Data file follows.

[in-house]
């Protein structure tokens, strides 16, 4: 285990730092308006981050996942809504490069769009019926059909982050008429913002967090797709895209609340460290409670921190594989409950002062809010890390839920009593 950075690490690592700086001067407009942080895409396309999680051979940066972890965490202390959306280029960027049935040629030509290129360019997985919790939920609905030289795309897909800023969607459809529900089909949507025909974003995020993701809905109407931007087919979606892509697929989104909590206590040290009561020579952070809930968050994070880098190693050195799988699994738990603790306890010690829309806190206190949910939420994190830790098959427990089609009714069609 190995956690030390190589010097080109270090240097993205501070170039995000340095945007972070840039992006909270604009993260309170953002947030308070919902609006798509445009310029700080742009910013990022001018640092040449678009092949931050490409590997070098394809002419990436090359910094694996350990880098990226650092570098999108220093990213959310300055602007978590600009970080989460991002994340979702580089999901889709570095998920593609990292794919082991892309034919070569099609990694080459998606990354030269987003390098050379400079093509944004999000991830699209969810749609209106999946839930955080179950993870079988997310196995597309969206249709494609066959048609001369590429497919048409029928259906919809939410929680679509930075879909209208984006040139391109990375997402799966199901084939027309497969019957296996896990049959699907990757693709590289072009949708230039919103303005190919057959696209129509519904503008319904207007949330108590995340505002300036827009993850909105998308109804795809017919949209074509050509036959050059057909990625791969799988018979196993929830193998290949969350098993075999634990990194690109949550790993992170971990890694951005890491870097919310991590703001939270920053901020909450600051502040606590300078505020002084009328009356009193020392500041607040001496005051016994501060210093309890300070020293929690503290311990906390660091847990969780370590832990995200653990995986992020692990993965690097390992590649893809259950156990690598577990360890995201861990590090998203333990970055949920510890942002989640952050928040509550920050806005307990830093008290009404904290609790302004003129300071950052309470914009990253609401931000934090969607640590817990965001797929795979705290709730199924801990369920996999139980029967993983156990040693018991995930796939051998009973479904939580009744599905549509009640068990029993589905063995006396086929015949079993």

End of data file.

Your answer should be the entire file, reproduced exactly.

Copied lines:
[in-house]
């Protein structure tokens, strides 16, 4: 285990730092308006981050996942809504490069769009019926059909982050008429913002967090797709895209609340460290409670921190594989409950002062809010890390839920009593 950075690490690592700086001067407009942080895409396309999680051979940066972890965490202390959306280029960027049935040629030509290129360019997985919790939920609905030289795309897909800023969607459809529900089909949507025909974003995020993701809905109407931007087919979606892509697929989104909590206590040290009561020579952070809930968050994070880098190693050195799988699994738990603790306890010690829309806190206190949910939420994190830790098959427990089609009714069609 190995956690030390190589010097080109270090240097993205501070170039995000340095945007972070840039992006909270604009993260309170953002947030308070919902609006798509445009310029700080742009910013990022001018640092040449678009092949931050490409590997070098394809002419990436090359910094694996350990880098990226650092570098999108220093990213959310300055602007978590600009970080989460991002994340979702580089999901889709570095998920593609990292794919082991892309034919070569099609990694080459998606990354030269987003390098050379400079093509944004999000991830699209969810749609209106999946839930955080179950993870079988997310196995597309969206249709494609066959048609001369590429497919048409029928259906919809939410929680679509930075879909209208984006040139391109990375997402799966199901084939027309497969019957296996896990049959699907990757693709590289072009949708230039919103303005190919057959696209129509519904503008319904207007949330108590995340505002300036827009993850909105998308109804795809017919949209074509050509036959050059057909990625791969799988018979196993929830193998290949969350098993075999634990990194690109949550790993992170971990890694951005890491870097919310991590703001939270920053901020909450600051502040606590300078505020002084009328009356009193020392500041607040001496005051016994501060210093309890300070020293929690503290311990906390660091847990969780370590832990995200653990995986992020692990993965690097390992590649893809259950156990690598577990360890995201861990590090998203333990970055949920510890942002989640952050928040509550920050806005307990830093008290009404904290609790302004003129300071950052309470914009990253609401931000934090969607640590817990965001797929795979705290709730199924801990369920996999139980029967993983156990040693018991995930796939051998009973479904939580009744599905549509009640068990029993589905063995006396086929015949079993």